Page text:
You are currently viewing Couples Counselling – Key Communication Skills

Couples Counselling – Key Communication Skills

Couples Counselling – Key Communication Skills

No relationship can be perfect all the time and conflict can be healthy as it can be productive in getting your needs met by your partner. It’s how you deal with conflict that can potentially be problematic.

Research has shown that there are some patterns of interaction in a relationship that are very destructive to our relationships. John Gottman, renowned relationship expert, discovered four markers of relationship failure with 93 percent accuracy in predicting divorce. He named them dramatically as “The Four Horsemen of the Apocalypse. These are criticism, defensiveness, contempt and stone-walling. Last week’s blog looked at criticism and defensiveness, this week’s looks at stonewalling and contempt.


Stonewalling occurs when the listener simply withdraws from the interaction while staying in the room, sometimes pretending not be to listening but exhibiting particular non-verbal behaviour such as not maintaining eye contact or a defensive stand like crossing ones’ arms.

Gottman found that it men are far more likely to stonewall than women (Men stonewall 85% of the time, women only 15%). We often stonewall because we become overwhelmed internally, what Gottman calls “flooded.” We get highly agitated, our heartbeat races and we stop thinking very clearly. Stonewalling is an ineffective attempt to calm ourselves (or the situation) down, but often this doesn’t happen for two reasons:

• The person who is stonewalling is thinking negative thoughts over and over in their minds (“I can’t believe she said that! That is so unfair!”) and

• The person who is experiencing the stonewalling often finds it very upsetting to be ignored. Often they will attempt to re-engage their partner by escalating the conflict. In other words, they fight harder or louder.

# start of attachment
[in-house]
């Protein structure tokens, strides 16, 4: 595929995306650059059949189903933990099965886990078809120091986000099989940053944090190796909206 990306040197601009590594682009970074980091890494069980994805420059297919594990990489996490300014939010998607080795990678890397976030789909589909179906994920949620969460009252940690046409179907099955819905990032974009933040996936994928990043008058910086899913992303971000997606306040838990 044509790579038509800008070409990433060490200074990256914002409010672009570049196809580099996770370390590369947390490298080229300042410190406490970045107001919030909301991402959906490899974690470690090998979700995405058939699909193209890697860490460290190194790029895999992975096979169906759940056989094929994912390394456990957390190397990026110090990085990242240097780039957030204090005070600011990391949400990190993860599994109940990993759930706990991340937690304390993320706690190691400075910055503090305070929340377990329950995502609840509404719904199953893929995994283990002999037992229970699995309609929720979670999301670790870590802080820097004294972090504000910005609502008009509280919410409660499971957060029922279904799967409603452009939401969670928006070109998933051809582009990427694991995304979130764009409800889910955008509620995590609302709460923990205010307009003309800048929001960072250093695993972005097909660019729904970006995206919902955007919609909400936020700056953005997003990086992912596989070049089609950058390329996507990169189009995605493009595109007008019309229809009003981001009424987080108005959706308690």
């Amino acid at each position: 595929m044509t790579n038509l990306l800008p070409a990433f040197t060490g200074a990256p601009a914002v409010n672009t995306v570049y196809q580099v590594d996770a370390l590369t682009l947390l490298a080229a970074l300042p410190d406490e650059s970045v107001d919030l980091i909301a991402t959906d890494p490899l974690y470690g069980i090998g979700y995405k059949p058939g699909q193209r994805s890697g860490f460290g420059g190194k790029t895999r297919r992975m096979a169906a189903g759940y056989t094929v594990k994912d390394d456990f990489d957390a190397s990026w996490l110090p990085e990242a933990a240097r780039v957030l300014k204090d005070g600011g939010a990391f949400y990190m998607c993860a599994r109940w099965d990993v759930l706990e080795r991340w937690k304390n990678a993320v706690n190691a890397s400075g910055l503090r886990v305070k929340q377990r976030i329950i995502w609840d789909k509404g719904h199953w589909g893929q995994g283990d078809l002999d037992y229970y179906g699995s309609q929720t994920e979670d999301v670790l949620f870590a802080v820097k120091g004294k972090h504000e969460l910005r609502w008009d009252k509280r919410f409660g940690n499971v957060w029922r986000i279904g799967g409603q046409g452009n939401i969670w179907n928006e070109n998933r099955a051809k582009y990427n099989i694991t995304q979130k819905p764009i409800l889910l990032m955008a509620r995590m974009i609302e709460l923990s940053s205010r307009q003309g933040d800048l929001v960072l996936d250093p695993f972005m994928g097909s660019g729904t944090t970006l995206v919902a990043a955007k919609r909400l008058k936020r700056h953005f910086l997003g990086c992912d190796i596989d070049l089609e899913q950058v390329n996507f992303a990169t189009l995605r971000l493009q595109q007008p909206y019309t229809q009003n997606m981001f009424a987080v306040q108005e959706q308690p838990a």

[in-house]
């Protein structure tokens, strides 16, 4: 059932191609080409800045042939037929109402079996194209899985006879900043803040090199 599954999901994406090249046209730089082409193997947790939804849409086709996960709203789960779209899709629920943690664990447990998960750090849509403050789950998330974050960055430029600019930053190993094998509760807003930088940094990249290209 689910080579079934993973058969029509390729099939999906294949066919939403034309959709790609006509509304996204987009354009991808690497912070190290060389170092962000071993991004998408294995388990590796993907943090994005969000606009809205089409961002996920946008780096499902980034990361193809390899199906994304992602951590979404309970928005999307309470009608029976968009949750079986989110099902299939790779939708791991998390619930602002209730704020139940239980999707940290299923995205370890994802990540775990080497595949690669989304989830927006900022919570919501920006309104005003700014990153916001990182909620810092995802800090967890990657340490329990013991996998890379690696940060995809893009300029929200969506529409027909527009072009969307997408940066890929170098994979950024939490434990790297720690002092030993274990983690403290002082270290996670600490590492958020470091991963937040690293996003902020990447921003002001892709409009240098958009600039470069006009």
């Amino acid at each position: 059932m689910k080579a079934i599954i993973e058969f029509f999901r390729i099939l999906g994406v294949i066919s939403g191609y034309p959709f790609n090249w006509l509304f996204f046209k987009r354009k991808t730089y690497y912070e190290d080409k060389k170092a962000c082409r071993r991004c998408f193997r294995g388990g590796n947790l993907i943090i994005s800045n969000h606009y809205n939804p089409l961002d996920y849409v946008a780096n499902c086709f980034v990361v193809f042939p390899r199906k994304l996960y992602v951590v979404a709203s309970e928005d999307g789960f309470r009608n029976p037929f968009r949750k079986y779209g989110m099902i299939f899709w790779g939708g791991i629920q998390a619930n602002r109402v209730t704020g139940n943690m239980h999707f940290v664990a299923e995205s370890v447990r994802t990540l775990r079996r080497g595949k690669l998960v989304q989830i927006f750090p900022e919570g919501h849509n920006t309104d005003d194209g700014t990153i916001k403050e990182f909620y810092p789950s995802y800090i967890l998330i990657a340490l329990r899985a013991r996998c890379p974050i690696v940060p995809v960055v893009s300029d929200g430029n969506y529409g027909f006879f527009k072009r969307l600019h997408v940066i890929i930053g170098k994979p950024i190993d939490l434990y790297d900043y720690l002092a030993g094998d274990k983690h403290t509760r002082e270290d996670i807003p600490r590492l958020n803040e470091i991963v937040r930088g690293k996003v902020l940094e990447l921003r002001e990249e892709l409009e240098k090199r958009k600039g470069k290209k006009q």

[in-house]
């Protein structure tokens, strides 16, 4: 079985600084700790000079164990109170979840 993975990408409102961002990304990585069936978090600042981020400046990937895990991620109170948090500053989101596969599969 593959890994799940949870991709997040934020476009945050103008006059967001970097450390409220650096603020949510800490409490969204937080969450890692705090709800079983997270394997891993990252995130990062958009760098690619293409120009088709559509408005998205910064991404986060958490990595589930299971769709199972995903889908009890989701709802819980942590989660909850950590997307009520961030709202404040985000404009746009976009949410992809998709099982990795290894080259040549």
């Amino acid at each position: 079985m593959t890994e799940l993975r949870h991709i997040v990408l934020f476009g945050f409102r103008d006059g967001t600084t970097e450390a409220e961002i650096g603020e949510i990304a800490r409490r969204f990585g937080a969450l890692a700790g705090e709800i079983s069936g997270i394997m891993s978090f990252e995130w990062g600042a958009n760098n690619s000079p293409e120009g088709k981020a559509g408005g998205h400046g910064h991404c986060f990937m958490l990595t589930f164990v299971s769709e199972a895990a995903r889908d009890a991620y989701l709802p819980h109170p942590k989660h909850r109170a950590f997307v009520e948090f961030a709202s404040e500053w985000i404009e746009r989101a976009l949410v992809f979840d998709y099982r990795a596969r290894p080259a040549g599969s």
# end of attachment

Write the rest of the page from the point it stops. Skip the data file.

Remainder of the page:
The alternative to Stonewalling is to learn to calm yourself down actively, and then to re-engage in the conversation. This may take a lot of practice, but again it is vital to stop repeating this pattern or the relationship is in danger of breaking down.


The final Horseman is Contempt which is extremely harmful. It includes things like threats, name calling, and insulting. We see the other three Horsemen in good relationships, but we don’t see Contempt. Threats are a pattern of psychological abuse, and are never helpful. Nothing is more destructive to love.

Being contemptuous is to put someone down, to take the moral high ground as in “I’m better than you are.” Sometimes couples will mock each other. Sometimes they will correct each others grammar. The message is “I’m superior to you. You are beneath me.” The contemptuous person often scans the environment, looking for people’s mistakes, instead of what is positive about their partner or what they can enjoy and appreciate about them.

Contempt can be shown non-verbally with an eye-roll or a unilateral lifting of the lip. We identify these “micro-expressions” in a fraction on a second – picking them up unconsciously.

To fight contempt, couples have to work hard to create a culture of appreciation. Both of you may be feeling very unappreciated in this relationship. To change this around, it is important to actively change one’s mindset. Catch your partner doing something right, and tell them you appreciate them for what they are doing.Troubled couples are very speedy in their interactions. They can flash a sneer or roll their eyes in an instant. Any interaction deteriorates into high emotion, no rational conversation.

The key thing to remember is that all couples engage in criticism, defensiveness, contempt, and stonewalling at times. When you or your partner cannot engage in conflict in a healthy manner and use the four horsemen consistently, it is time to seek help in establishing healthy communication tools. A good rule of thumb is to remember the 5:1 ratio — five positive interactions to every one negative interaction.

Gottman has a relationship quiz on his website which can help to tease out the patterns of communication in your own relationship::

Need some advice and support?

If you are experiencing relationship difficulties at the moment and would like to talk it over either by yourself or as a couple, in complete confidentiality, call Alison Winfield, Mindfully Well Counselling Cork on 087 9934541.

Book a counselling session today!

Other related articles: Couples Counselling (1), Stress and Relationships